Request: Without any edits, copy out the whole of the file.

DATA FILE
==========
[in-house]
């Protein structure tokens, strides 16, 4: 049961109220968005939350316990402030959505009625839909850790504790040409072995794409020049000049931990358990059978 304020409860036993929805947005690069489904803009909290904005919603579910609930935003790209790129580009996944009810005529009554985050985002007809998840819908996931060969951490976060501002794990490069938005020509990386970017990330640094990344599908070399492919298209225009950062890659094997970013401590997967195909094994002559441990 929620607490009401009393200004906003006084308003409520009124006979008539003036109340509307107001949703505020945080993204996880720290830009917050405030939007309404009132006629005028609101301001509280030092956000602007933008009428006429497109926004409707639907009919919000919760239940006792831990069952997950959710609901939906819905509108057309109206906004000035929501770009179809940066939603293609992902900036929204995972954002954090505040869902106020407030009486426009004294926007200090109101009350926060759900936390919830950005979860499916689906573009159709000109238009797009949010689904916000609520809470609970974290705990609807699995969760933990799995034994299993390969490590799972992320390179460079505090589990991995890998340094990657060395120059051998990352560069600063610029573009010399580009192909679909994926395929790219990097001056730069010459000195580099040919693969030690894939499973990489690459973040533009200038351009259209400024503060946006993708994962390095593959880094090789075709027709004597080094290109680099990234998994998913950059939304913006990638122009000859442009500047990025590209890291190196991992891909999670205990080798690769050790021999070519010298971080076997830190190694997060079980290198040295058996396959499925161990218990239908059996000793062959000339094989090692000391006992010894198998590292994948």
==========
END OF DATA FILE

[in-house]
């Protein structure tokens, strides 16, 4: 049961109220968005939350316990402030959505009625839909850790504790040409072995794409020049000049931990358990059978 304020409860036993929805947005690069489904803009909290904005919603579910609930935003790209790129580009996944009810005529009554985050985002007809998840819908996931060969951490976060501002794990490069938005020509990386970017990330640094990344599908070399492919298209225009950062890659094997970013401590997967195909094994002559441990 929620607490009401009393200004906003006084308003409520009124006979008539003036109340509307107001949703505020945080993204996880720290830009917050405030939007309404009132006629005028609101301001509280030092956000602007933008009428006429497109926004409707639907009919919000919760239940006792831990069952997950959710609901939906819905509108057309109206906004000035929501770009179809940066939603293609992902900036929204995972954002954090505040869902106020407030009486426009004294926007200090109101009350926060759900936390919830950005979860499916689906573009159709000109238009797009949010689904916000609520809470609970974290705990609807699995969760933990799995034994299993390969490590799972992320390179460079505090589990991995890998340094990657060395120059051998990352560069600063610029573009010399580009192909679909994926395929790219990097001056730069010459000195580099040919693969030690894939499973990489690459973040533009200038351009259209400024503060946006993708994962390095593959880094090789075709027709004597080094290109680099990234998994998913950059939304913006990638122009000859442009500047990025590209890291190196991992891909999670205990080798690769050790021999070519010298971080076997830190190694997060079980290198040295058996396959499925161990218990239908059996000793062959000339094989090692000391006992010894198998590292994948």